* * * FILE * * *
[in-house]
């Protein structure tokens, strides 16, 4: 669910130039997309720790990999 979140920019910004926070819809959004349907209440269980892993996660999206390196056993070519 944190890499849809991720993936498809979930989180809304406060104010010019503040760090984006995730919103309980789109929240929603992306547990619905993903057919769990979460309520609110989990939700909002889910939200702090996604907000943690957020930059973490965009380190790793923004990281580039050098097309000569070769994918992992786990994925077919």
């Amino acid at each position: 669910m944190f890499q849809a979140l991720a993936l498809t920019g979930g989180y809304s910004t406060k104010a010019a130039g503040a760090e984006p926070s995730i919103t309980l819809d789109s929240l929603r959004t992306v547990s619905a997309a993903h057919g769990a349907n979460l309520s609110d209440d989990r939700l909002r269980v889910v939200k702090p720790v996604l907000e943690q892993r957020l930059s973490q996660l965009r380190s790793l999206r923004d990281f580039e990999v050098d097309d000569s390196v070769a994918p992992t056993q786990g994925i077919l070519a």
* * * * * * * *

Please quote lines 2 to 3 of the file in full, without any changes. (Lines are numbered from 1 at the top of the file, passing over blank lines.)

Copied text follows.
């Protein structure tokens, strides 16, 4: 669910130039997309720790990999 979140920019910004926070819809959004349907209440269980892993996660999206390196056993070519 944190890499849809991720993936498809979930989180809304406060104010010019503040760090984006995730919103309980789109929240929603992306547990619905993903057919769990979460309520609110989990939700909002889910939200702090996604907000943690957020930059973490965009380190790793923004990281580039050098097309000569070769994918992992786990994925077919």
């Amino acid at each position: 669910m944190f890499q849809a979140l991720a993936l498809t920019g979930g989180y809304s910004t406060k104010a010019a130039g503040a760090e984006p926070s995730i919103t309980l819809d789109s929240l929603r959004t992306v547990s619905a997309a993903h057919g769990a349907n979460l309520s609110d209440d989990r939700l909002r269980v889910v939200k702090p720790v996604l907000e943690q892993r957020l930059s973490q996660l965009r380190s790793l999206r923004d990281f580039e990999v050098d097309d000569s390196v070769a994918p992992t056993q786990g994925i077919l070519a």